Originally intended to be a double LP, like No Other by Gene Clark, record company intervention ensured that this remained a single LP. This was the record that Lou Reed, with producer Bob Ezrin (Alice Cooper/Pink Floyd), laboured over, and an LP that Reed appears to have invested most in. Reed has returned to a few songs in live performances, the odd track turning up on live albums, and now in 2007, he has toured Berlin across Europe with a set directed by Julian Schnabel. Berlin was the follow-up to the Bowie/Ronson-assisted Transformer (1972), which is the perfect LP to listen to as a teen, and was essentially a glam take on the climes of Reed's earlier, funny work with the Velvet Underground. Berlin is more adult and got a vicious critical response, sending Reed off into odd climes, from the sarcastic Transformer-pop of Sally Can't Dance, to the live LP Rock N Roll Animal, to the unforgiving Metal Machine Music. Berlin's failure would throw Reed completely, he wouldn't get a pleasant critical response until 1989's New York - despite the fact Coney Island Baby, The Bells, and The Blue Mask were fine records. The background to Berlin is possibly best highlighted by the hilarious encounters between Reed and the late Lester Bangs in the collection Psychotic Reactions & Carburettor Dung, as well as a Reed chapter shortly after Berlin in the recently reissued The Dark Stuff by Nick Kent.
I was loaned this LP by a decadent friend, who was also into stuff like Marc Almond, Scott Walker and Billy Mackenzie, in 1990, coming to it after Transformer threw me a little, but it's a record that grows, and to tell you the truth, I'd rather listen to this than Transformer. Berlin has been alluded to a few times, from Marc & the Mambas cover of Caroline Says II to Reed performing Berlin in the Wings of Desire-sequel Faraway (So Close!), or to the song Oh Jim by Gay Dad, which was not a cover but a reference. Berlin might sound to some people as a bloated, OTT, slighly ridiculous record - it certainly doesn't pull any punches, and predicts similarly extreme records like Dog Man Star and Torment and Toreros - though it is quite tuneful compared to records by Reed's former partners in crime - Cale's Music for a New Society and Nico's The Marble Index.
Reed was going for an overall concept, all 10 songs are a cycle of 49 minutes, intended to be like a novel or movie, something he returned to with New York, Songs for Drella, and Magic and Loss. Caroline might be Nico, and Jim might be Lou; or maybe this was something to do with Reed's recent divorce? Maybe it was a fictional take on some real lives...or vice versa? Whatever...a stellar cast of musicians accompany Reed and Ezrin, including Jack Bruce, Steve Hunter, Tony Levin, Dick Wagner, Blue Weaver, BJ Wilson and Steve Winwood. Reed hadn't been to Berlin at the time, but the allusion to that city of decadence (then known as West Berlin), or its earlier Weimar incarnation had a resonance. Bowie and Iggy would tap into Berlin later on, and this record seems to have been of influence.
Berlin is a great album, I don't really want to single out one track, since they are intended to work together, and are more effective if listened to in that way. In these times when people only download the few tracks they immediatly like from an LP, this is something that matters. Some of the music is almost a bit proggy, not that far from early Genesis or Peter Gabriel - especially 'Men of Good Fortune.' The first 'Caroline Says' is a string driven joy, which seems quite upbeat with the refrain, "...but of course I thought I could take it all!" The mood is tempered by the dirgey 'How Do You Think It Feels', with almost sitar guitar and an allusion to the lyrics of 'Beginning to See the Light' by the Velvets.
The centre of the LP has to be 'Oh Jim', which opens with rythms that sound like something from My Life in the Bush of Ghosts, before shifting through styles, a sleazy jazz sound that predicts 'Street Hassle', and a wonderful acoustic section towards the end. The best known song here is 'Caroline Says II', which is a reworking of 'Stephanie Says' by The Velvets (& also a relative of 'Candy Says'), and has a similar autobiographical quality to Reed's life as the later 'Kill Your Sons.' The Dark Stuff has Cale suggesting that Reed but his fist through a window at a young age, leading to the ECT alluded to in 'Kill Your Sons.' This song sounds utterly sublime, the feel is gorgeous as the chorus drifts in "...but she's not afraid to die/All of her friends call her Alaska/When she takes speed, they laugh and ask her: What is in her mind?" This song extends on the territory of Reed's popular 'Perfect Day' too, I feel - is there anything as wonderful as the song's climax, "It's so cold in Alaska..."?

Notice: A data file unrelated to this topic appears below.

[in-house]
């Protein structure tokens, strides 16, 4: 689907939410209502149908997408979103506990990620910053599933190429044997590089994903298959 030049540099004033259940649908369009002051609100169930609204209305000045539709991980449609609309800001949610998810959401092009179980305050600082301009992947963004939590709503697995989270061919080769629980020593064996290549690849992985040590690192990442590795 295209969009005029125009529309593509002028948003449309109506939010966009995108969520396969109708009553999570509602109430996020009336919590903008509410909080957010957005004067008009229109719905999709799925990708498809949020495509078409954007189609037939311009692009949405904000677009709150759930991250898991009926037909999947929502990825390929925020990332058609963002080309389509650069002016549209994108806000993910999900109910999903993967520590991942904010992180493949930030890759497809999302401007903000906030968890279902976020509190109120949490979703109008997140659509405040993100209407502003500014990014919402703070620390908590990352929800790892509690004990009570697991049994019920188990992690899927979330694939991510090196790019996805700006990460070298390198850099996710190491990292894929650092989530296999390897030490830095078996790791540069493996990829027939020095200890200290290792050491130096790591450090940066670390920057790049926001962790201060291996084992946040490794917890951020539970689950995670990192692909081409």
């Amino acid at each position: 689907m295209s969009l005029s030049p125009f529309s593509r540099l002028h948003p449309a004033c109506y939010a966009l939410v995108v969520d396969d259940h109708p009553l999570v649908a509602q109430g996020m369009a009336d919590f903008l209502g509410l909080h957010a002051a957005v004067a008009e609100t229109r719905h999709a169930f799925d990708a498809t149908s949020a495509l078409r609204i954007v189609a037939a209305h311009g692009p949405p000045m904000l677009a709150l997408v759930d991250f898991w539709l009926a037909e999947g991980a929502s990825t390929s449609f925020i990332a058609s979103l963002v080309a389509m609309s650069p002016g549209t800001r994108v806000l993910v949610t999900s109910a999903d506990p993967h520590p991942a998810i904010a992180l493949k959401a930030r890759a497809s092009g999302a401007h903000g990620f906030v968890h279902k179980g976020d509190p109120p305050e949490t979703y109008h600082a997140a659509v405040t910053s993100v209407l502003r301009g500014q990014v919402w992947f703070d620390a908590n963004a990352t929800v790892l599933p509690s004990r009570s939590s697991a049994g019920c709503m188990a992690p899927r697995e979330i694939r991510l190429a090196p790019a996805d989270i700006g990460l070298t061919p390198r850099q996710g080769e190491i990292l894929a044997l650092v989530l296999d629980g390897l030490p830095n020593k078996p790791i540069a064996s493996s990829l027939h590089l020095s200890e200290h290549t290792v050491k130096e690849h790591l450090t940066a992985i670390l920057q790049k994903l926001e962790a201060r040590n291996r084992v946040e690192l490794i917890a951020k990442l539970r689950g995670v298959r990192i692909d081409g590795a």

Reed had told stories in song before, examples including the sleazy Querelle-territory of 'Sister Ray', the sinister 'Murder Mystery', and the Cale-vocal 'The Gift', a hilarious gothic take on unrequited love and 50s kids. Berlin was a complete LP of this stuff, the latter section the point where the narrative completely takes over, the epic 'The Kids' is just under 8 minutes and takes in Caroline losing her kids, including the infamous sequence of Ezrin's kids crying for their mummy, after allegedly being locked in a cupboard and told their mother wasn't coming back! Chilling stuff when heard on here, it's freaked out a few people I've known, and is even a bit Blair Witch Project! Though a friend laughed at the line "the Welshman in India", which must be a Cale reference - I guess he thought it was odd coming from an NY soul like Reed?
'The Bed' is the ground zero here, an acoustic driven piece that sounds like an acoustic troubadour singing from the scene of a suicide, the acoustic guitar held above the pale corpse of late Caroline. This is as dark as 'Dress Rehearsal Rag' by Leonard Cohen and not that far from the slightly deranged world of Oar by Alexander 'Skip' Spence. But there is redemption, of sorts, with the closing 'Sad Song', another track I'm sure Reed attempted to nail before? A classical feel, and a flute sound not far from several Mercury Rev records, it is a beautiful conclusion to this dark record - parts of the melody recalls 'Satellite of Love', though with spaced odd prog-guitar soloing, chiming piano, and a choir section. You wonder where Reed would have gone had Berlin been acclaimed? Though the prettiness of the music is undercut with the most quoted line, "Somebody else would have broken both her arms"!
It's great to have a remastered version of Berlin, since my old mid price cd dates back to 1989/1990 - though I hope a CD/DVD is issued of the current Berlin tour, since not everyone can make it to these acclaimed shows! Berlin is probably Reed's masterpiece, his solo career has sometimes be unsatisfying, though at least prolific. I think it's his best record, though there are some other greats alluded to above. Berlin is one of those albums you'll either get or not, it sounds pretty great here today...even if it never makes those samey old Top 100 albums of all time!